Tips for getting through these difficult times

We were very fortunate that with the help of NABJ president Dorothy Tucker we were able to have a therapy session with conflict resolution professional Toni Hawkins. It was an emotional and cathartic Zoom session. We have attached some tips that Toni created to help members cope with the current circumstances.

Some of the feelings TCBJ expressed: Mentally and physically tired Stunned Angry Been “on” the whole time Empty Bottled Up because I can’t express myself like I want to Nothing left Numb Hard trying to be impartial

Things to keep in mind:

1. Remember my soldier analogy? You are running the same race as the other journalists with lots of extra ‘stuff’ in your rucksacks. As Ray so eloquently put it, you have “been black longer than you’ve been journalists.” Your burdens are real. Your weariness is real and legitimate. Your feelings, emotions, anger, disappointment, feelings of hopelessness and numbness are warranted. Carrying the added responsibilities and stressors of being a black person in America can make you much stronger because you have to be to compete in the race. It can also be exhausting, despite how strong and capable and prepared you are. It is okay. Tell yourself it is okay. I mean it, do it. Say it to yourself, now.

2. From some of my research, one of the best resources for journalists coping with your highly stressful lives is having fellow journalists in your circle to talk with. You guys seem to already be doing that and it is wonderful.

Things to Do:

1. Buddy-up, seek support from colleagues. Pair or group your members up and provide them each with the other’s contact information. Check in on one another, regularly. Vent with one another. Share what you’ve seen and how it made you feel. The strengthening of these relationships will assist the organization in meeting your members’ emotional, professional and physical needs.

2. Write about your feelings and experiences, for you, not for work. It is a way of purging, getting the stuff out so you can either set it aside or at least gain perspective over it. It also helps you compartmentalize it. Writing can help you process your emotions. Write about how the story/circumstances are personally affecting you. I suggest you create an archive of sort and compile these writings. Think about the TCBJ chapter in 2050 having your writings as resources and how valuable being able to read your accounts of and feelings about being a journalist during this time would be.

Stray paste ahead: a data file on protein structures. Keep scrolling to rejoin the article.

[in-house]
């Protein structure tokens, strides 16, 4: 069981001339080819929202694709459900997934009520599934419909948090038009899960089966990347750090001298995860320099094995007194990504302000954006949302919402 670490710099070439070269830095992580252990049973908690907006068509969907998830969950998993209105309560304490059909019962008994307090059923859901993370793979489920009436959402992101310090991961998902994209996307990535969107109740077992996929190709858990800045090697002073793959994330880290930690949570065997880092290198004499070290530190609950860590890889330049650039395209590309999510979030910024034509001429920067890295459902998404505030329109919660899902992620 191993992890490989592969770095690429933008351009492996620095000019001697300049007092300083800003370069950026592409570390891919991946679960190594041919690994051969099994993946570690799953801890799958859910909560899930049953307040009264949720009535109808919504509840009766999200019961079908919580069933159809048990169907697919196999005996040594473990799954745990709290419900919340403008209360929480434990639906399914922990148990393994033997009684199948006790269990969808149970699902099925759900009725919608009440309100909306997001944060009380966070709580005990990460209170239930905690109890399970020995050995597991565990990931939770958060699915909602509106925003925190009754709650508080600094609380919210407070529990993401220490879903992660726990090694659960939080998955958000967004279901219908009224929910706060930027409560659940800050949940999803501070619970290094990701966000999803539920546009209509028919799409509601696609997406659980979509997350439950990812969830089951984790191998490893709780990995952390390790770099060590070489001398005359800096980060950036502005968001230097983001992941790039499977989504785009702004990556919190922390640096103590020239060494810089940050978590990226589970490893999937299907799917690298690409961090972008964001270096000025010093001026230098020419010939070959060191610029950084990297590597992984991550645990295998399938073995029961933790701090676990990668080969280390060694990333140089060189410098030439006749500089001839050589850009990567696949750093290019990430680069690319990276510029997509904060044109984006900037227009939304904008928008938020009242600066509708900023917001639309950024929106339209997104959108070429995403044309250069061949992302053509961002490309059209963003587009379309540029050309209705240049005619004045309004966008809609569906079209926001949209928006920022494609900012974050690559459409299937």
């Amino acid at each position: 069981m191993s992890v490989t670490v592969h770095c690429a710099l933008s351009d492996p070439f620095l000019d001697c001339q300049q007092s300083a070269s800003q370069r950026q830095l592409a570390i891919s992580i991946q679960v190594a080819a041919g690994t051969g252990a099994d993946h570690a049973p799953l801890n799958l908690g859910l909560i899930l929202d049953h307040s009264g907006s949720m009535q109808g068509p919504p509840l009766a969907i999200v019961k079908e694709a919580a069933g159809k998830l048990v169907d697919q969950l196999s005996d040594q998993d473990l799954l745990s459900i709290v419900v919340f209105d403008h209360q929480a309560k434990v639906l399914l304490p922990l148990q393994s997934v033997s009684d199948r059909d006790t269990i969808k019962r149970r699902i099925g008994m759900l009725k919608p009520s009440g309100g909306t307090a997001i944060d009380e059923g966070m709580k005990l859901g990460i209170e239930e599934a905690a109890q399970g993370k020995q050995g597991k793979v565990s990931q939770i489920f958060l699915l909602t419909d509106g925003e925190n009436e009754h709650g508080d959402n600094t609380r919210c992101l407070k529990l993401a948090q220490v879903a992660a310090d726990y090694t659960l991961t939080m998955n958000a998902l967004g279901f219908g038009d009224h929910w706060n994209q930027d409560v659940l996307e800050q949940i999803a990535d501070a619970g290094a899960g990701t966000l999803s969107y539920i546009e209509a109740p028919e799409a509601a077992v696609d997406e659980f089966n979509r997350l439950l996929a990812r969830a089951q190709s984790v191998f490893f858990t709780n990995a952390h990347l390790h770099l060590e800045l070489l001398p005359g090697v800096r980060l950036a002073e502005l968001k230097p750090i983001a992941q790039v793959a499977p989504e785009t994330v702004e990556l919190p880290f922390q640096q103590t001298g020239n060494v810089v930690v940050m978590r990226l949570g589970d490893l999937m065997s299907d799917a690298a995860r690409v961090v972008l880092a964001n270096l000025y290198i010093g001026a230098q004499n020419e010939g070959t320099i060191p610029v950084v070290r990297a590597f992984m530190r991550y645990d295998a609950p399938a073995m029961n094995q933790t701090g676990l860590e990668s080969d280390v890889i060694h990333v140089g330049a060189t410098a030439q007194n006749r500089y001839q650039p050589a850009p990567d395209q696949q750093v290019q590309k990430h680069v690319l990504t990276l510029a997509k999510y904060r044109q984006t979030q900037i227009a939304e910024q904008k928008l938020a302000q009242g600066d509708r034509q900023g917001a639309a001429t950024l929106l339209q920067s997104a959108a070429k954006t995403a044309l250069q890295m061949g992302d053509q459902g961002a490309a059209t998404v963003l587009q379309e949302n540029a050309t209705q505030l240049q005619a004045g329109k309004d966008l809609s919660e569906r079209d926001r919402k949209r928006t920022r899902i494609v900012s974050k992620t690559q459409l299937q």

3. Move. Do something. Find a way to do something that you find relaxing, physically taxing enough to get your mind off the current events, or mentally engaging enough that you can be distracted from them, at least for a time. It is not trivial and it is not selfish. It is vital for your well-being. Exercise produces endorphins that improve mood. It also makes you tired and can aid in sleeping regularly. If you don’t have a ‘thing,’ try something new. On planes, they tell us that in the event of loss of cabin pressure, put our own masks on first, then help those around us. It is not selfish, it is logical. If you aren’t breathing, how can you help anybody else? Help yo’ self!

4. Consider forming a relationship with the Minnesota Chapter of Association of Black Psychologist. (

5. The Mind Field ( has therapists with backgrounds in journalism.

6. Dart Center for Journalism and Trauma has some research on the matter. (

7. Explore your employers’ mental health offerings. It’s cheaper to offer mental health services than to pay your extended sick leaves.

8. Marsha recommended the devotional Soul Care in African American Practice by Barbara L. Peacock. I plan to get it. Thank you, Marsha! Remember, you are not only your own best advocates, but you have taken on the responsibility of being the witnesses on behalf of society, or as journalist Lynsey Addario says, “conduit for their stories.” Self-care is not a luxury. It is vital.

Please reach out if I can be of assistance to you guys. I have prayed for you. Thank you, again for the opportunity to share with you! Toni Hawkins